What comes to your mind when you hear the term “antimicrobial resistance”? Is it a petri dish or perhaps a vague health-related image? For many of us, the term might not evoke any clear picture at all.
Few people know that antimicrobial resistance describes one of the biggest health threats of the 21st century. It refers to a process whereby germs such as bacteria become stronger over time so that existing medicines such as antibiotics no longer kill them. This means that common infections like pneumonia may become impossible to treat. After being hospitalised with severe pneumonia earlier this year, I certainly understand the importance of effective antibiotics.
Yet, the outlook is bleak. In 2019, 4.95 million people died because of antimicrobial resistance—an eye-watering number that overshadows the 3.3 million COVID-19 death toll a year later. Furthermore, with antimicrobial resistance on a constant rise, experts predict it will overtake cancer as a leading cause of death over the next 25 years.
The importance of behaviour change
Given these alarming statistics, it's puzzling why many continue to overlook the threat of antimicrobial resistance. After all, everybody knows about the threat of cancer. As soon as a doctor mentions the “Big C”, patients brace themselves and hope for the best. Being aware of cancer risks may even motivate people to embrace lifestyle changes like quitting smoking or reducing alcohol intake. Why isn’t this the case for antimicrobial resistance?
Even though the process of antimicrobial resistance can’t be stopped completely, it can be slowed through simple actions like using antibiotic medicines more sparingly and only when absolutely necessary. We can also help to prevent infections from occurring in the first place—for example by getting vaccinated and washing our hands more frequently. If people adapt their behaviour to prevent cancer, why don’t they do the same for antimicrobial resistance?
Recent research suggests that antimicrobial resistance has a language problem. We need effective terminology to communicate the threat it poses. This terminology is necessary for making sure that people remember the issue, take it seriously and consequently adapt their behaviour. Yet, the current language associated with antimicrobial resistance is inadequate to say the least. Firstly, many different names are used interchangeably to describe the same phenomenon. In addition to “antimicrobial resistance”, scientists and media alike use synonym terms such as “antibiotic resistance”, “bacterial resistance”, “superbugs”, “drug-resistant infections” or the acronym “AMR”. Such inconsistency leads to confusion..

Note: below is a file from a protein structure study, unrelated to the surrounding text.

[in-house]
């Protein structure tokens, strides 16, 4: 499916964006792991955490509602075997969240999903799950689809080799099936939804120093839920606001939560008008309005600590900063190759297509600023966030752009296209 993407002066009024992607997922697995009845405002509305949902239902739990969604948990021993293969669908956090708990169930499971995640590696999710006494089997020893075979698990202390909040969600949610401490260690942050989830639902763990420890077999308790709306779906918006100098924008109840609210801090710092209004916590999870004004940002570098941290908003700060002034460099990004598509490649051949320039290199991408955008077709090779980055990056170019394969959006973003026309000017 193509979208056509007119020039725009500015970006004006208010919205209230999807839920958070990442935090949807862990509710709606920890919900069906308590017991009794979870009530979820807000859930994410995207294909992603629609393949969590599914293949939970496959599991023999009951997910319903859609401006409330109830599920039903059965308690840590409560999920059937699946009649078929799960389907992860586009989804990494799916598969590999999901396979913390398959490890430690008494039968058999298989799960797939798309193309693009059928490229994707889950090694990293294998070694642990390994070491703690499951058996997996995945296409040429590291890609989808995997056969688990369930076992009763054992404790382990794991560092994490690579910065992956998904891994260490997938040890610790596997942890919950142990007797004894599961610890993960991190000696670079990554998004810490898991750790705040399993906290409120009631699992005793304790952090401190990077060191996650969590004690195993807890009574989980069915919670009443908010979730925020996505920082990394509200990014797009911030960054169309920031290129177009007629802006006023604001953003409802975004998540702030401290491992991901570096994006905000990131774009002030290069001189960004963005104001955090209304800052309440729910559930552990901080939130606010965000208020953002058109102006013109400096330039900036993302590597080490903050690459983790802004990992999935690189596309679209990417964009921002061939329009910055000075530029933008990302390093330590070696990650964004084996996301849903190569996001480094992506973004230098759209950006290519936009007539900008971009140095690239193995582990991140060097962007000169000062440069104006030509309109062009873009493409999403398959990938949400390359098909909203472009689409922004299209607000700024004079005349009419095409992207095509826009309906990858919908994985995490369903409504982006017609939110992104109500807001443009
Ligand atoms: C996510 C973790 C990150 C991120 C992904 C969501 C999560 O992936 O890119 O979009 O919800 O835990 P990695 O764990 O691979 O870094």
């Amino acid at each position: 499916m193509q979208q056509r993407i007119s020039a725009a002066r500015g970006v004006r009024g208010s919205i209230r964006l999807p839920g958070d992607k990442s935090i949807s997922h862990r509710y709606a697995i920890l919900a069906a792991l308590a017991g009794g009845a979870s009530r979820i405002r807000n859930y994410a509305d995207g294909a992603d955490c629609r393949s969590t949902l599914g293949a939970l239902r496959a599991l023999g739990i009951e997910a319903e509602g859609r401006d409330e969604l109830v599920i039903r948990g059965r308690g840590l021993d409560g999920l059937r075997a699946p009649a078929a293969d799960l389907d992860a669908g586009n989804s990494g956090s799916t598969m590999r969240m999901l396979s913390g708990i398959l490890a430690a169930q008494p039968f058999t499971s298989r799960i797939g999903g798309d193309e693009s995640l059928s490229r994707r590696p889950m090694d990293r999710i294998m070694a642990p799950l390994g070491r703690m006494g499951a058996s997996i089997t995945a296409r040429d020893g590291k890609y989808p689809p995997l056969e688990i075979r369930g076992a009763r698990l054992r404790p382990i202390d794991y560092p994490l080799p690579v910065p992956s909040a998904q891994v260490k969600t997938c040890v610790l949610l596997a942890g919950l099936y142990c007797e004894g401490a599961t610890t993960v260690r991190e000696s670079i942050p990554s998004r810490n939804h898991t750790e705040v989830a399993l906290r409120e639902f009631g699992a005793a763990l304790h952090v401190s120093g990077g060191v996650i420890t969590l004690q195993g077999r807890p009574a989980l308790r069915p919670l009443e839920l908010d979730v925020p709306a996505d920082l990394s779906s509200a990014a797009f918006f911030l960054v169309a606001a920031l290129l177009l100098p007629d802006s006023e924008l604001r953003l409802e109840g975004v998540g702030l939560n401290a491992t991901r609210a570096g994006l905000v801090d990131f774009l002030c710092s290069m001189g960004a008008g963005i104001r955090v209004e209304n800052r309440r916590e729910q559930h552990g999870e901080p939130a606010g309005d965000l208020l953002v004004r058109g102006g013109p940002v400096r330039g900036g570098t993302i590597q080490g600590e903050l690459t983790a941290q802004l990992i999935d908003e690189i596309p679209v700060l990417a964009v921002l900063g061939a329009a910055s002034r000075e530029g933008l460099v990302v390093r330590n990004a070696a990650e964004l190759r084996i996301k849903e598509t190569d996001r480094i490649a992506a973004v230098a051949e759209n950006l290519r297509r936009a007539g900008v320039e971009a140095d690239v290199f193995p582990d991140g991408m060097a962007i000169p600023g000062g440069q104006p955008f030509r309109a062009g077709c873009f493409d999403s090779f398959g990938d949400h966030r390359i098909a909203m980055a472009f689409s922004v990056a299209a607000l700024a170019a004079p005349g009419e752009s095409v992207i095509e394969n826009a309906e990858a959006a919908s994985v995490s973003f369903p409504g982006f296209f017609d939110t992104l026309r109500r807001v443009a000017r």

Furthermore, none of the many existing names actually appear to be effective as shown in our recent two-part study published in Communications Medicine. We tested how well members of the US and UK general population remembered different names referring to the issue of antimicrobial resistance. We also investigated how much risk they associated with these terms. Finally, we asked participants to score the different names of antimicrobial resistance on linguistic dimensions such as “pronounceability” and “familiarity”.
As expected, memory for the different names of antimicrobial resistance was much poorer compared with names of other health and illness terms such as “cancer”, “Ebola”, “HIV” and “heart disease”. Participants also didn’t seem to think that “antimicrobial resistance” sounded like a big threat. Finally, they generally rated the associated names as harder to pronounce and less familiar. Out of the different terms associated with antimicrobial resistance, some fared slightly better than others. For instance, memorability for the name “antibiotic resistance” was higher than for the other names and the name “drug-resistant infections” appeared to signal the greatest risk. Overall, however, none of the existing terminology was as effective as names referring to other major illnesses and health threats.
What can we do?
Our research indicates a pressing need for clearer language to convey the risks of antimicrobial resistance and inspire essential behavioural change. Scientists, politicians and key stakeholders will have to get their act together and come up with a new name that is effective for risk communication and can be used consistently moving forwards. A term that's easy to pronounce and familiar will likely be more effective. The re-naming of health threats has worked in the past, for example when re-naming “gay-related immune deficiency” as “HIV/Aids” or “Wuhan novel coronavirus” as “COVID-19”. We need to learn from those past successes and apply lessons learned to the case of antimicrobial resistance.
Meanwhile, we all can play a part in raising awareness about antimicrobial resistance. To obtain more background information about the issue, existing information leaflets or factsheets may help. Additionally, why not make a personal pledge to become an antibiotic guardian and make a contribution towards preservation of antibiotics? If you decide to take this step, please don’t forget to share your pledge online!